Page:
These notes are based on Gunther Uhlmann’s lectures for MATH 581 taught at the University of Washington in Autumn 2009.
An index to all of the notes is available here.
Now we are prepared to study the range of the X-Ray Transform. We will will look at the image of in detail — once we understand this we can easily use our understanding of the Radon transform to characterize the image of for smooth, compactly supported functions.
So let . Recall that
It will be convenient to extend to all of as follows
So is said to be positive homogeneous of degree -1 in .
Claim 1 For , The partial differential equations
hold for all .
To show this, check the following
which is symmetric in and .
These equations are called John’s Equations, named for Fritz John who was the first to point this fact out. The main result is that these are the only conditions we need to characterize the range of
Theorem 1 (Fritz John) If , define its extension to as
Then is in the range of if and only if and
This is nice: we characterize the range with only a finite number of conditions. Contrast this with the range characterization of the Radon Transform, which required an infinite number of conditions and could not be effectively checked.
Proof: We want to solve
By the Fourier Slice Theorem for the X-Ray transform, this is solved if we take such that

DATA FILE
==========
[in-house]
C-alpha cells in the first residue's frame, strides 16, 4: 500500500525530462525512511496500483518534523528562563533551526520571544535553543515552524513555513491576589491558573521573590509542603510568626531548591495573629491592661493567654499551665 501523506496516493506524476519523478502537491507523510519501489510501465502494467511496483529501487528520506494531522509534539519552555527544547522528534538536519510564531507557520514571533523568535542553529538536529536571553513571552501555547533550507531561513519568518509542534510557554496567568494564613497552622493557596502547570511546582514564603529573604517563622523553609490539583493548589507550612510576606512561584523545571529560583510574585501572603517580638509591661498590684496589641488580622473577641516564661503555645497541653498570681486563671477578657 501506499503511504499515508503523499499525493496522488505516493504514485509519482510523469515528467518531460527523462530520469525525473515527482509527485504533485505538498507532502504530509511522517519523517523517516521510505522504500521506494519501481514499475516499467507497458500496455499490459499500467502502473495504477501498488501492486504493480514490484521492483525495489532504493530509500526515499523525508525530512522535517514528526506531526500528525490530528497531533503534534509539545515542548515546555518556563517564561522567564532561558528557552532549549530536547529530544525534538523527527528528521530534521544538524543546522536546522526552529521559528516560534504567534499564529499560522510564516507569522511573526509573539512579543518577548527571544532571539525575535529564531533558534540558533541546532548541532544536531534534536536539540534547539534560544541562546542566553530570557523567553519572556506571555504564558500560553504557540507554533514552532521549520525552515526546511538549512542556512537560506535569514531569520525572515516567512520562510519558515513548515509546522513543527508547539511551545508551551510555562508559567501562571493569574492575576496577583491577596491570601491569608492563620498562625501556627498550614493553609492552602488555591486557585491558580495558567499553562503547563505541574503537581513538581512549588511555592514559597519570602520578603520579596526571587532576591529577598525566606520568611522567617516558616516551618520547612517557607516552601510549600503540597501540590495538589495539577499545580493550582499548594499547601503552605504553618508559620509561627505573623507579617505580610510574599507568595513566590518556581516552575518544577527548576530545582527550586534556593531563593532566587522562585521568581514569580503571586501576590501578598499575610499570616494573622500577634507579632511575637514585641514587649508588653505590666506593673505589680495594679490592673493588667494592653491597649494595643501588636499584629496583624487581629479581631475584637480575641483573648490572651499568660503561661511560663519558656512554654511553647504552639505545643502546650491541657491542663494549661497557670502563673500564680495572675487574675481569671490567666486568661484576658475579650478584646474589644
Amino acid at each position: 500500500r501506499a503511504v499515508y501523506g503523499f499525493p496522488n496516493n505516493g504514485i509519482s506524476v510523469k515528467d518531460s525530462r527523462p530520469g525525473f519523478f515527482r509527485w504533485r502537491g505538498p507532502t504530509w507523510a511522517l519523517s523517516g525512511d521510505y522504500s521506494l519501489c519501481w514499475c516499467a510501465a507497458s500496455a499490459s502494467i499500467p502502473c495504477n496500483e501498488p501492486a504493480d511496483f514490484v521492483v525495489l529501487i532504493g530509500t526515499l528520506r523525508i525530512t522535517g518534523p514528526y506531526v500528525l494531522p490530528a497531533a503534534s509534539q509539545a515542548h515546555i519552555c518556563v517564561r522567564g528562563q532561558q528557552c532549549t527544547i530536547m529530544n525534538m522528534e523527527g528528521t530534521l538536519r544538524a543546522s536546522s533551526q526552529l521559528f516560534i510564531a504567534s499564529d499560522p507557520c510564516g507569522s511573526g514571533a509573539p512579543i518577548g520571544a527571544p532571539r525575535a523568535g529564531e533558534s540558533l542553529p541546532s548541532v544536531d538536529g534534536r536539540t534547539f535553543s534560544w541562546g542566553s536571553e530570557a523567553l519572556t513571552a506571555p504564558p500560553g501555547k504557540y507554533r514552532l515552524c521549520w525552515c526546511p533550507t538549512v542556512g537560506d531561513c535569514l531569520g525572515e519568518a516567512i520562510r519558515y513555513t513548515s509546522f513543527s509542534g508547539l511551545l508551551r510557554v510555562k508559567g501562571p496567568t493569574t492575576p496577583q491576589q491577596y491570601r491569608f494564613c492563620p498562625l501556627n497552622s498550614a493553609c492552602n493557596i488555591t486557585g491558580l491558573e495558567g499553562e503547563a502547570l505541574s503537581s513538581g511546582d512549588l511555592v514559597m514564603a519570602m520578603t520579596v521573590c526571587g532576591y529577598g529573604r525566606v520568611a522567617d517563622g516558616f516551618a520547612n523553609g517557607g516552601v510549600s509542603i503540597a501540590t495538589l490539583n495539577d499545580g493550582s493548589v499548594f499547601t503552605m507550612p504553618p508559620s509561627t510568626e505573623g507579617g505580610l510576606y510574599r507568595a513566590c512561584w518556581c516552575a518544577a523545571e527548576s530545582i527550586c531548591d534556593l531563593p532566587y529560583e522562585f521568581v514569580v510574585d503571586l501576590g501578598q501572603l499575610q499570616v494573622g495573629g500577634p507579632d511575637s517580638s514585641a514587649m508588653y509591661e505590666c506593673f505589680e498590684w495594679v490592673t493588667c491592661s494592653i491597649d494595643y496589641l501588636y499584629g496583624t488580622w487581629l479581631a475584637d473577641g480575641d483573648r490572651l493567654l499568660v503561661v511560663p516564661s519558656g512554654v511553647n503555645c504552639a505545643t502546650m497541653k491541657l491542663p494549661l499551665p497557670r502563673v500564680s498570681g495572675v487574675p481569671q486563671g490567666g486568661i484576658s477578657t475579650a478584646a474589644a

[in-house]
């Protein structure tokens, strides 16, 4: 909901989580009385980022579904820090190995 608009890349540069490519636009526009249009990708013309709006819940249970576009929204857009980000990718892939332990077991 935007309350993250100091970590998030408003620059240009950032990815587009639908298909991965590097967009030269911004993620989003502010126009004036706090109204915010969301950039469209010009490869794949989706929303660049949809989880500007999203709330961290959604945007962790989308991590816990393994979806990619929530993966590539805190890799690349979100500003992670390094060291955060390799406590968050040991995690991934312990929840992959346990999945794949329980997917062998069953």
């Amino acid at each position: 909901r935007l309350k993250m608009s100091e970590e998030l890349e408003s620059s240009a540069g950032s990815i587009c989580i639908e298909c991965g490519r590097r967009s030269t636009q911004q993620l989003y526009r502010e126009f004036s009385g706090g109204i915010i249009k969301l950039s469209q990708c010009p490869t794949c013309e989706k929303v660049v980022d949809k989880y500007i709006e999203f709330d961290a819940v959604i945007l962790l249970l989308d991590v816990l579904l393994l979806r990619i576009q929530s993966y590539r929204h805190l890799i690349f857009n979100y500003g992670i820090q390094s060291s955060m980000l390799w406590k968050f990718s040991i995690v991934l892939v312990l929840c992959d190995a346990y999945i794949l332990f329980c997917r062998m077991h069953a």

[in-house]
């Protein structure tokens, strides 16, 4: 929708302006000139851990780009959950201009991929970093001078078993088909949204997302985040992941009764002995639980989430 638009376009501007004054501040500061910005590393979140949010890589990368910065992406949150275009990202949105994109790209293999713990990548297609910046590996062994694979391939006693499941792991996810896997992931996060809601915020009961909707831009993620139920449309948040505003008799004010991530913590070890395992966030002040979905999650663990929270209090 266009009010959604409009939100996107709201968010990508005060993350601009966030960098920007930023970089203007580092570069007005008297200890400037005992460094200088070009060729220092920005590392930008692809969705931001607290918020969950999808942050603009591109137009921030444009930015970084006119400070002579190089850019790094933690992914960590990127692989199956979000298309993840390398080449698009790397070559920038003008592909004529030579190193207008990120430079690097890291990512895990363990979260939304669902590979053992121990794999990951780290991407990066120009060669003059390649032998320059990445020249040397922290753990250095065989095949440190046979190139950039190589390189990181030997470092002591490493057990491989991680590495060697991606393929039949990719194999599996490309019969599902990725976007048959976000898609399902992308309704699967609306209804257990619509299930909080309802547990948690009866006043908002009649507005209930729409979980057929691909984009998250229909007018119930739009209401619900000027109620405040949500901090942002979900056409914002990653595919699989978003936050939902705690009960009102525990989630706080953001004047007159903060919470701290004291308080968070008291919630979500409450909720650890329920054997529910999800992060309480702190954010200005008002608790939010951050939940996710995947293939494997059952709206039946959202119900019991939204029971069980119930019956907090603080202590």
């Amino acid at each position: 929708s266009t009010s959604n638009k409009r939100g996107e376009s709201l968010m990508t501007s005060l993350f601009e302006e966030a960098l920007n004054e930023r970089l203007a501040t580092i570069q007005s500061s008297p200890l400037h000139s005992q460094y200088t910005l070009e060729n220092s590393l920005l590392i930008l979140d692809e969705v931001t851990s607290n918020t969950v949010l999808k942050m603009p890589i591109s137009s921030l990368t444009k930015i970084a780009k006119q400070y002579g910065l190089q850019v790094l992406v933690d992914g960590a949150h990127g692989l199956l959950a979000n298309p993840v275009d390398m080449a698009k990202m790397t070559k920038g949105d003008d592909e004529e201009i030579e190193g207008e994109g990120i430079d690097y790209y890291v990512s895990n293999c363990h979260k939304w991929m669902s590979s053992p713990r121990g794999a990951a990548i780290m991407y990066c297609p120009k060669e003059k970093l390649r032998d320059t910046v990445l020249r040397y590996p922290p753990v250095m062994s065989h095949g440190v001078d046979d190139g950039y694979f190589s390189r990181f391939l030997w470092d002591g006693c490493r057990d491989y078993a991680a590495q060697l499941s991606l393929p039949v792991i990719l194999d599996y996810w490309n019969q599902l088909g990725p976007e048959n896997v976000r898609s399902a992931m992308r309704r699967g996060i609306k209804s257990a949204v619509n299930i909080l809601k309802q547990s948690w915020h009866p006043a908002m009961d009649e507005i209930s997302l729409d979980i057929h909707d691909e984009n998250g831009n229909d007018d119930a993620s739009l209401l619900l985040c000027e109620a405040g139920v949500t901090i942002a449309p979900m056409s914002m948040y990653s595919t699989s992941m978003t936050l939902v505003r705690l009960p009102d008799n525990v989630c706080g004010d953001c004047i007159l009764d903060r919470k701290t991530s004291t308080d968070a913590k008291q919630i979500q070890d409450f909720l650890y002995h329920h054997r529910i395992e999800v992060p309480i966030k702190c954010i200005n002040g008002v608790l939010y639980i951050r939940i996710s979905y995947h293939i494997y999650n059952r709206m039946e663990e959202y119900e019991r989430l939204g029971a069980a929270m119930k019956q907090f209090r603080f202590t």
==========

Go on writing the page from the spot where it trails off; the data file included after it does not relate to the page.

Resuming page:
But for any fixed , there are many such that , so at first glance this definition looks problematic. To make it work we must show that, for fixed , for all orthogonal to .
We will do this by showing that the directional derivatives of are zero in all directions orthogonal to . It is easier to work on than on the manifold , so we will study an extension of to and show that the -gradient of this extension is parallel to , thus the directional derivatives in all directions orthogonal to will be zero.
Defining this extension, we need to make sure that it does not vary as we scale , or the -gradient will have a component in the direction and will not be parallel to . With that in mind, define the extension as follows
using the homogeneity in the definition of . Applying the inverse Fourier Transform gives
When . For general we have
Because , and hence , is well behaved, we can differentiate this expression under the integral sign.
at points where . The general expression is quite complicated, but many of the terms are multiples of and . It is a worthwhile exercise to verify this expression.
Now we can use John’s equation to say that, when
But this is an (inverse) Fourier Transform of a function and can only vanish if the transformed function vanishes ( is injective). So
The expression on the left hand side is nothing but the coordinate of the wedge product . So this wedge product vanishes. That can only happen when the two (co)vectors are parallel, so there is a scalar valued function such that
If you aren’t comfortable with wedge products, it is just a short hand way of making the following calcuation.
which clearly implies that and are parallel.
This is exactly what we were looking for: is an extension of , and its derivatives vanish in all directions orthogonal to . So when we look at a small change in , as long as that change remains perpendicular to :
So for fixed , is locally constant on . This set is connected, so is constant on and our definition of is sound.
The rest of the proof is straightforward.
(A pdf version of these notes is available here.)